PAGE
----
Given Cisco’s strategy of focusing on software, I feel that Juniper and International Business Machines (NYSE: IBM) are two logical companies to use as comparators.  Juniper Networks is currently Cisco’s major competitor in routers, whereas IBM is Cisco’s most logical major future competitor in the software and services space.

<table> <tbody> <tr> <td> <p> </p> </td> <td> <p>Cisco</p> </td> <td> <p>Juniper</p> </td> <td> <p>IBM</p> </td> </tr> <tr> <td> <p>Price to Earnings</p> </td> <td> <p>13.2</p> </td> <td> <p>58.8</p> </td> <td> <p>14.0</p> </td> </tr> <tr> <td> <p>Dividend Yield</p> </td> <td> <p>2.73%</p> </td> <td> <p>0%</p> </td> <td> <p>1.75%</p> </td> </tr> <tr> <td> <p>Gross Margin</p> </td> <td> <p>61.2%</p> </td> <td> <p>61.6%</p> </td> <td> <p>47.6%</p> </td> </tr> <tr> <td> <p>Sales Growth</p> </td> <td> <p>6.6%</p> </td> <td> <p>8.7%</p> </td> <td> <p>7.1%</p> </td> </tr> <tr> <td> <p>Earnings Growth</p> </td> <td> <p>23.9%</p> </td> <td> <p>- 31.3%</p> </td> <td> <p>6.9%</p> </td> </tr> <tr> <td> <p>Market Capitalization</p> </td> <td> <p>$109 Billion</p> </td> <td> <p>$11 Billion</p> </td> <td> <p>$220 Billion</p> </td> </tr> </tbody> </table>

Of these three companies, it appears as though Cisco has the most attractive valuation.  Compared to Juniper Networks, Cisco has managed to grow earnings while Juniper has seen earnings deteriorate.  For a variety of reasons, I do not feel that Juniper Networks can compete with Cisco over the long haul.

Cisco also compares favorably to IBM across the spectrum of valuation metrics.  Similar to IBM, Cisco also has a sales team that is known for executing very well and a compelling suite of products and solutions, which allows Cisco to maintain its margins and profitability.  In the future, over the medium to long term I feel that Cisco is well positioned to steal market share in the highly profitable software and services space. 

3 Reasons to Consider Purchasing Cisco

  1. Market Share Leadership:  Cisco ensures that it maintains a dominant position in all of its markets.  Cisco set forth a vision of being the ‘#1 IT Company’ and has the scale and product portfolio to achieve this goal.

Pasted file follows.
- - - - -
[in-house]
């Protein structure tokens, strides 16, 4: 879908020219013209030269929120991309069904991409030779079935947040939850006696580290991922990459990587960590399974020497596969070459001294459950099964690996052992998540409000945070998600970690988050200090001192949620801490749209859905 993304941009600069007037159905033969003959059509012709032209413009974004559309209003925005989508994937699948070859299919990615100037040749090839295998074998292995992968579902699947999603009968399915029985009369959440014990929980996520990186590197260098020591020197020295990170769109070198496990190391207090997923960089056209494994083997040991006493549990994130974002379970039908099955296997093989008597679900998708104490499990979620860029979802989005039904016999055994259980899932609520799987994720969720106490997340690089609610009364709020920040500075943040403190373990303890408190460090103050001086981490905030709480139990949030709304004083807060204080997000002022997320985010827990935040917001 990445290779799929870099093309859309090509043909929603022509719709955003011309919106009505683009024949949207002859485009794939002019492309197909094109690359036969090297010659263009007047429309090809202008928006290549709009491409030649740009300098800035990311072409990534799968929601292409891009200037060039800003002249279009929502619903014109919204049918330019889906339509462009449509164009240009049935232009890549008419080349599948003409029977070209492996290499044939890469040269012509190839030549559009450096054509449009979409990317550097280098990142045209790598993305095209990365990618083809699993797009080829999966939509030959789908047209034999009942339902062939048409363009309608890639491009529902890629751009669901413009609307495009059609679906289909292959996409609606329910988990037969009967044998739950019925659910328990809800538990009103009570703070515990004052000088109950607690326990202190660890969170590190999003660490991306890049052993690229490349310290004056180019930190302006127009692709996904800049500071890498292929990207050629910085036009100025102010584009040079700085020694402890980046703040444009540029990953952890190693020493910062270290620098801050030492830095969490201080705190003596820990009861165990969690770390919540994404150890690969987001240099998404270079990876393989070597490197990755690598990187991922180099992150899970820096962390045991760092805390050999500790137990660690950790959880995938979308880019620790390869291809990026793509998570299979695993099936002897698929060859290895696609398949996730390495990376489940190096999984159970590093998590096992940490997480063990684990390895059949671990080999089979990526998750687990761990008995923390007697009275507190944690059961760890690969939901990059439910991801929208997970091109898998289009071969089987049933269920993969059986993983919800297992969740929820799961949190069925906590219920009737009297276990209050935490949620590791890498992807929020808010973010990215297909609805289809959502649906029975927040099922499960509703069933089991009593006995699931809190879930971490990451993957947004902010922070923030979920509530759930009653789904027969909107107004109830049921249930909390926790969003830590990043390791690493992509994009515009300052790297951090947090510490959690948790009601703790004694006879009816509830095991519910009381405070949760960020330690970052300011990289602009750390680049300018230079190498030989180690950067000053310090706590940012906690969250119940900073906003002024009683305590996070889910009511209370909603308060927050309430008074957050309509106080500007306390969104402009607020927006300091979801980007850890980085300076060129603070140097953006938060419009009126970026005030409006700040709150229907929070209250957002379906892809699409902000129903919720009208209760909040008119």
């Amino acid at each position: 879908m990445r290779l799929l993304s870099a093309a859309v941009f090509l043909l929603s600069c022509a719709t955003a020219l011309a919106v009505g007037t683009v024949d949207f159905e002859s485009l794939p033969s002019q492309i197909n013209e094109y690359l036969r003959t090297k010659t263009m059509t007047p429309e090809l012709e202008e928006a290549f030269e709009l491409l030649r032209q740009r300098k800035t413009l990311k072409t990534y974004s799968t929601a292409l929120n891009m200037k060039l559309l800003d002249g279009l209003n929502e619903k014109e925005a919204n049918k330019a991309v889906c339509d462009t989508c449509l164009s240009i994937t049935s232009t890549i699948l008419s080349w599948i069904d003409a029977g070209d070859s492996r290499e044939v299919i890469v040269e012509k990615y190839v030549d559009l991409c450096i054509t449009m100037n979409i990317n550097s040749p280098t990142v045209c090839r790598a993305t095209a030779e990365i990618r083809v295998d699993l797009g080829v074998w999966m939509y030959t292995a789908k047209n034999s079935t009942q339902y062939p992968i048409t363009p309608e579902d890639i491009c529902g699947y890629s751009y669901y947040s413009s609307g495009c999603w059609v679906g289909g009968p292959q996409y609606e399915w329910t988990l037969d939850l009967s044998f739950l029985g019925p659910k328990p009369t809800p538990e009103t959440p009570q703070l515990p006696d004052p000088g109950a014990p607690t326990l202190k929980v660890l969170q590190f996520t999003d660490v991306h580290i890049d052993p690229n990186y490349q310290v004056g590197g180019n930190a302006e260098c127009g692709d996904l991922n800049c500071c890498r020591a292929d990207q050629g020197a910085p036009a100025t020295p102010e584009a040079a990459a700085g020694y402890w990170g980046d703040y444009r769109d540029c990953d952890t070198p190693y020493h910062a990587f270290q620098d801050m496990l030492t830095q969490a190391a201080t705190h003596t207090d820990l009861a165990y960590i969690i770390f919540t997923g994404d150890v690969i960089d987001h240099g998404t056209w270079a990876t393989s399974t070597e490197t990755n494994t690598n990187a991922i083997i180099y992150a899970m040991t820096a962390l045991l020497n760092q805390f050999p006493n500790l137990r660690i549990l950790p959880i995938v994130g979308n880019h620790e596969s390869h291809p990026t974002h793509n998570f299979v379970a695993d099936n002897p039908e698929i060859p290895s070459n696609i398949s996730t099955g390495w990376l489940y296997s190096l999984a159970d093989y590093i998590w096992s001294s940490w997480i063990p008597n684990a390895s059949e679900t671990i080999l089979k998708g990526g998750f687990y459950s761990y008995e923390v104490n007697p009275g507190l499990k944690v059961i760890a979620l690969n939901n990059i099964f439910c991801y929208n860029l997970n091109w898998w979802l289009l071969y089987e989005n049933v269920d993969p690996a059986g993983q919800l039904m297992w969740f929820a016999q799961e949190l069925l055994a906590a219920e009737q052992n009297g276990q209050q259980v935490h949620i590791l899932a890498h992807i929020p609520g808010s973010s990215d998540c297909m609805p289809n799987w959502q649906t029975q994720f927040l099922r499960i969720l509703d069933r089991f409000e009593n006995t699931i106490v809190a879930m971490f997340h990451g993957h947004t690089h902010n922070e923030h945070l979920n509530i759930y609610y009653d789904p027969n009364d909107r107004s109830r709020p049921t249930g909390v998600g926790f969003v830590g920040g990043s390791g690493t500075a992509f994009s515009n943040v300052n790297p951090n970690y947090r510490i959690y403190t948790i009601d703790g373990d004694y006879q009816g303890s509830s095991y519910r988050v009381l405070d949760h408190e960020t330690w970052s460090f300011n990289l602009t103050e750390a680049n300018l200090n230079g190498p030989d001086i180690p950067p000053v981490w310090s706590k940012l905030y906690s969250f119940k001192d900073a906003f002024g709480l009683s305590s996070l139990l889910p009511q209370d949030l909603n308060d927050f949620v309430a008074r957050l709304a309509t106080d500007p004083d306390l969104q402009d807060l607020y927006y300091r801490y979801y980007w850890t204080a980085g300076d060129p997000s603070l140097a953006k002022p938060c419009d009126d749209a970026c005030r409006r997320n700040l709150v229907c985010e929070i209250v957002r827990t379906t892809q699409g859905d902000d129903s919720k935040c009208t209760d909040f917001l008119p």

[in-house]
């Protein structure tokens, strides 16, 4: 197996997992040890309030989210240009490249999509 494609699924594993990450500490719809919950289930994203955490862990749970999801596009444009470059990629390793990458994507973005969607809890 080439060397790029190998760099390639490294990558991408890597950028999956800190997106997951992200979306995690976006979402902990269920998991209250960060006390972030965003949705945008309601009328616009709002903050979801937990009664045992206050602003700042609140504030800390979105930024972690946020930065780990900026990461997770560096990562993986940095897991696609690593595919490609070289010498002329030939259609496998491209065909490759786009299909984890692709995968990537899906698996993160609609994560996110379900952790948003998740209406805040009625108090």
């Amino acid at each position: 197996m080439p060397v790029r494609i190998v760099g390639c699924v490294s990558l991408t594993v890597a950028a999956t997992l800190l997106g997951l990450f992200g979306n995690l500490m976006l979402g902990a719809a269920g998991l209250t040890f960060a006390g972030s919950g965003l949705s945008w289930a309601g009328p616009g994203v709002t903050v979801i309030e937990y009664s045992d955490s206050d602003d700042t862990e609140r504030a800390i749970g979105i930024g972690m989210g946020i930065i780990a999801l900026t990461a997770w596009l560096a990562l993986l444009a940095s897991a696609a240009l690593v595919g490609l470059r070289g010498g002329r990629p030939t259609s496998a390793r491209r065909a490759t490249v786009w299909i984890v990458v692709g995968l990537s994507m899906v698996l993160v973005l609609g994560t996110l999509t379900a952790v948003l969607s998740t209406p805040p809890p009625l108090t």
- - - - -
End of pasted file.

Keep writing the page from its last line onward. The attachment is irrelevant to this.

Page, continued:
2. A Compelling Suite of Products and Solutions:  Cisco has a phenomenal product portfolio that allows it to maintain its margins even in the toughest of times. 
  3. A Sensible Acquisition Strategy:  Cisco has very methodologically used acquisitions as a vehicle to build capability, as well as to enter new markets and obtain a dominant competitive position.             

 My Foolish Take

On one hand, every now and then you still hear the saber rattling or displeasure with John Chambers at CEO.  Or you hear about a product that flopped, or about another restructuring.     

But John Chambers has a solid track record for consistently beating the street and delivering top and bottom line growth.  Sure, he has made a few bad decisions here and there, but he has learned from them and Cisco is a better company because of those lessons. 

Cisco has a sustainable dividend, a very strong brand, a compelling product portfolio, a ton of cash on hand, a sensible growth through acquisition strategy, and a dominant position in several different markets.  That is why I feel that at an entry price point below $20 per share Cisco is very attractively valued.  At that price point, investors can reasonably expect a very solid total return of 10% – 15% per year over the next few years with minimal downside risk.  

RyanPeckyno is long Cisco. The Motley Fool recommends Cisco Systems. The Motley Fool owns shares of International Business Machines.. Try any of our Foolish newsletter services free for 30 days. We Fools may not all hold the same opinions, but we all believe that considering a diverse range of insights makes us better investors. The Motley Fool has a disclosure policy. Is this post wrong? Click here. Think you can do better? Join us and write your own!